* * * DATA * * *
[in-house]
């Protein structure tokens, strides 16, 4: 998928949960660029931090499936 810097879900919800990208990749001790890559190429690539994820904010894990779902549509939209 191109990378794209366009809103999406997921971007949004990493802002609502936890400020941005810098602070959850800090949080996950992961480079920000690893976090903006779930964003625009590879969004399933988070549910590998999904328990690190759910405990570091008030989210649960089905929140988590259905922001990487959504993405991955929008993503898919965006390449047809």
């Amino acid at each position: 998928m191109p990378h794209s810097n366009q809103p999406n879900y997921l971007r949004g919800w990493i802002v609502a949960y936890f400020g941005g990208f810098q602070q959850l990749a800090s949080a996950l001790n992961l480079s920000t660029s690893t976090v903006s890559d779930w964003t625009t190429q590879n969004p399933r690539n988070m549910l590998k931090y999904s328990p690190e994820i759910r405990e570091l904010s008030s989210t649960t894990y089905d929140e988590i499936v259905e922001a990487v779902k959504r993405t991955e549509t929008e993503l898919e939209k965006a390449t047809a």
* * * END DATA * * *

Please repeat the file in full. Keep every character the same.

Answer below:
[in-house]
């Protein structure tokens, strides 16, 4: 998928949960660029931090499936 810097879900919800990208990749001790890559190429690539994820904010894990779902549509939209 191109990378794209366009809103999406997921971007949004990493802002609502936890400020941005810098602070959850800090949080996950992961480079920000690893976090903006779930964003625009590879969004399933988070549910590998999904328990690190759910405990570091008030989210649960089905929140988590259905922001990487959504993405991955929008993503898919965006390449047809």
């Amino acid at each position: 998928m191109p990378h794209s810097n366009q809103p999406n879900y997921l971007r949004g919800w990493i802002v609502a949960y936890f400020g941005g990208f810098q602070q959850l990749a800090s949080a996950l001790n992961l480079s920000t660029s690893t976090v903006s890559d779930w964003t625009t190429q590879n969004p399933r690539n988070m549910l590998k931090y999904s328990p690190e994820i759910r405990e570091l904010s008030s989210t649960t894990y089905d929140e988590i499936v259905e922001a990487v779902k959504r993405t991955e549509t929008e993503l898919e939209k965006a390449t047809a």